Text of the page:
Pataskala City Council on Aug. 20 discussed creating Community Reinvestment Areas in Pataskala's three downtown areas to encourage residents to invest in home improvements.

Pataskala City Council on Aug. 20 discussed creating Community Reinvestment Areas in Pataskala's three downtown areas to encourage residents to invest in home improvements.

City Council heard the first of three readings of three ordinances to establish the CRAs in Old Village, Summit Station and Columbia Center. The CRAs would provide tax abatements on the value of improved and newly built homes for 10 years.

Mayor Steve Butcher said, for example, if the owner of a $50,000 home were to invest another $50,000 into the home to raise its assessed value to $100,000 or more, the homeowner would be taxed only for the original $50,000 value for the 10-year abatement period. At the end of the term, the homeowner would begin to pay the full assessed value.

"Its value as a tax stays at $50,000 for 10 years," Butcher said. "The values of the other homes around it go up and the day those 10 years expire, the homeowner pays the full amount. You don't lose (the tax value), you delay it."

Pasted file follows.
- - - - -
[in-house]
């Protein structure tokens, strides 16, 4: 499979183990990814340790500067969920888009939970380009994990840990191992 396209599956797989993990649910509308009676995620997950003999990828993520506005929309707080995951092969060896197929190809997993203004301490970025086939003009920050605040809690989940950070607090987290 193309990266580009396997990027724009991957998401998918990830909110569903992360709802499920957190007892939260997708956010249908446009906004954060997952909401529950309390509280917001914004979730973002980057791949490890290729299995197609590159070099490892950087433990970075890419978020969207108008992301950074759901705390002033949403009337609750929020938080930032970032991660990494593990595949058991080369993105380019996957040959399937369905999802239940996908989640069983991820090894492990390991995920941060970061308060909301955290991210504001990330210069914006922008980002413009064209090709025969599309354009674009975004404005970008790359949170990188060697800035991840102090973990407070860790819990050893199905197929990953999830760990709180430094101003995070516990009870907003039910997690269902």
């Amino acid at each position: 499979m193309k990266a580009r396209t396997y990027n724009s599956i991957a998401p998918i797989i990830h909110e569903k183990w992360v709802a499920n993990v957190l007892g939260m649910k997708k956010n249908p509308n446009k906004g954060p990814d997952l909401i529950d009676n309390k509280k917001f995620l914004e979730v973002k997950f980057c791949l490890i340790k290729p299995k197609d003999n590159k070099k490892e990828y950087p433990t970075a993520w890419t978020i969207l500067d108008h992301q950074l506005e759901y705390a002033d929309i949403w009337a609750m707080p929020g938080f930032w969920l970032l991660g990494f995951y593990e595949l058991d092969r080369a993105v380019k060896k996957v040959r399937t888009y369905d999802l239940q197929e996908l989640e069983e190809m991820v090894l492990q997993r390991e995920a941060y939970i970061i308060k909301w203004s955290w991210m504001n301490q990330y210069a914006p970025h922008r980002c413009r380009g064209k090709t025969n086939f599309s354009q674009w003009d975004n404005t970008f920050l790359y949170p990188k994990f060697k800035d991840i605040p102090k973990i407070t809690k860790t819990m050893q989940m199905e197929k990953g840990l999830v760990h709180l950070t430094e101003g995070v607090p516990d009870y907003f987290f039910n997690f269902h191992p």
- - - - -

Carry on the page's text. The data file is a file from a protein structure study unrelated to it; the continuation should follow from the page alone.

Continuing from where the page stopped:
Butcher said the hope is that the abatements would encourage people to live in the homes they improve and not simply have a downtown full of rental homes. For now, he said, the abatement would apply only to residences, because commercial abatements involve the local school districts and require much more legislation.

However, not everyone was in favor.

"It hasn't been thought through yet," Council member Bernard Brush said.

Brush was concerned the city has a lot of millage among school districts and public services and increased value from the improvements would help reduce taxes, albeit slightly, for all residents. Also, he questioned if would be fair to residents who improve their homes but live outside the CRAs.

If the CRAs are established, he said he wants to see them centered on specific areas of the city where homes are blighted and really require improvement, as opposed to a large area around the downtown, much of which is not residential.

Council member Mike Fox questioned if CRAs would affect the funds collected by the school district, the West Licking Joint Fire District and other county entities.

"In my opinion, that amounts to a tax break for some and a tax increase for others," he said. "By not having the improvements applied to the levies, the amount businesses and homeowners pay does not decrease as normal.

"Therefore, the rest of the residents are assisting those taxpayers with their tax bills," he added. "The economy is bad; we are a small community. Now is not the time."

Licking County Deputy Auditor Chad Fuller disagreed that the CRAs would raise taxes for the surrounding community.

"Technically, it does not," he said.

He said the CRAs would benefit the entire city.

"That total evaluation doesn't change; it nets out the same," he said.

Fuller said when the CRA abatement period ends, the improved properties would create a higher tax value for the entire city.

"Everybody benefits in the end," he said. "It's just an incentive for people to fix up their properties."